Extract from oral history of Tom Fitzgerald by Ken Inglis

John Curtin Prime Ministerial Library. Records of the National Library of Australia. Interview of Tom Fitzgerald, 01/02/1988 - 3/09/1988. JCPML00658/1. Original held by National Library of Australia TRC 2247

I think I was about equally annoyed by the bitter opponents of the paper and its doughty champions because they each simplified and they each, I thought, misunderstood. Most of all I was concerned about the Federal Treasury’s wholehearted endorsement of the paper as grounds for immediate action to change the tax laws in a drastic way. And in a retrospective way. Affecting enterprises which had been launched on the assumption of the tax concessions that were prevailing.

This became my big battle. I tried without success to make contact with the top person in the Australian Mining Industry Council. He seemed to avoid my indirect approaches to talk to him. I thought that if the mining industry, which for public purposes reviled my paper, as though it was trash, if they would begin to get down to serious discussion there might be a means of having this subject calmly and quietly worked through and modified.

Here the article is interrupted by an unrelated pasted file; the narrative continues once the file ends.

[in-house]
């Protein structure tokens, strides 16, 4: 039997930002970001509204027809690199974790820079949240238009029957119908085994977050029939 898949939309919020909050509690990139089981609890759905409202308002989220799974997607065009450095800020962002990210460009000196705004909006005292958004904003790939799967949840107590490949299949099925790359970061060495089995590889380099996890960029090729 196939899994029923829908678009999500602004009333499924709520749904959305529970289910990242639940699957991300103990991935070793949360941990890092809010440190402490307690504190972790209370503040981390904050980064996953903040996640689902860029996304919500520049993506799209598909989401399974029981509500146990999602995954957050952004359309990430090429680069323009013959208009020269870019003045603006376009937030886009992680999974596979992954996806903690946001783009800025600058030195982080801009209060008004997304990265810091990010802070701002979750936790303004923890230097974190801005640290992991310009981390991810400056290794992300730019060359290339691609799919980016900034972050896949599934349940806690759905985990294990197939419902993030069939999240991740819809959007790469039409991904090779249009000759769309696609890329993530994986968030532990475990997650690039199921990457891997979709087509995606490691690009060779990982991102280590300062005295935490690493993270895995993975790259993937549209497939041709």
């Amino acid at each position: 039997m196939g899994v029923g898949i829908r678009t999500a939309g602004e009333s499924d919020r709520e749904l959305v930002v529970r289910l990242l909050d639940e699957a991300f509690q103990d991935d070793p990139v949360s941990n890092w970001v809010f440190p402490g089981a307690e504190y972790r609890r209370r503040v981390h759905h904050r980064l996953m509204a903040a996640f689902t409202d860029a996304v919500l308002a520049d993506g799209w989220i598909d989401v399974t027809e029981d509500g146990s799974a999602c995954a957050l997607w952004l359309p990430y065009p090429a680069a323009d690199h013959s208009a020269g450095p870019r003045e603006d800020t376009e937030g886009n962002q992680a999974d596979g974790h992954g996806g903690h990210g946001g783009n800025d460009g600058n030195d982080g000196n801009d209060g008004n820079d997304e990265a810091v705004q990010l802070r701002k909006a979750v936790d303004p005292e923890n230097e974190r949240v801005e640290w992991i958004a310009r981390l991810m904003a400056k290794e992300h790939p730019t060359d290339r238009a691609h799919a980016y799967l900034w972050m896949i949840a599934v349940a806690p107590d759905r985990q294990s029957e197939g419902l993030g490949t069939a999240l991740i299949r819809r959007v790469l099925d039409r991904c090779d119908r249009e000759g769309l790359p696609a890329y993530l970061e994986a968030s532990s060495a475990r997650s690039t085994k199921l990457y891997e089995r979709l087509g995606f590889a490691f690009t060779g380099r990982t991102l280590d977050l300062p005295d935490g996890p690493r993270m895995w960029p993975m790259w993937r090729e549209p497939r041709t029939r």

Now when I found the Minister entirely supportive of Treasury that there should be drastic changes in the coming budget I argued with him at very long length both in his office and on the telephone. Against the idea. I put up a long chain of arguments. I probably have a note of them somewhere. I even contrived to have Gough Whitlam, in a speech in Queensland, say, without knowing what he was doing, that there would not be hasty taxation action in the coming budget. Words to that effect. He apparently had no idea of my personal opposition to the proposal.

So a day or two before the budget was brought down I wrote him [Connor] a letter. I hope not threatening, but telling him that I was deeply concerned. That after all it was my paper on which they were acting and I didn’t agree with this drastic response to it. He didn’t reply to my letter. I read the budget speech when it came out and the next day I told him again in writing that I was proposing to wind up and leave. I thought that I should have the freedom to discuss general economic policy and particularly attitudes to the mineral industry if the situation got too sticky.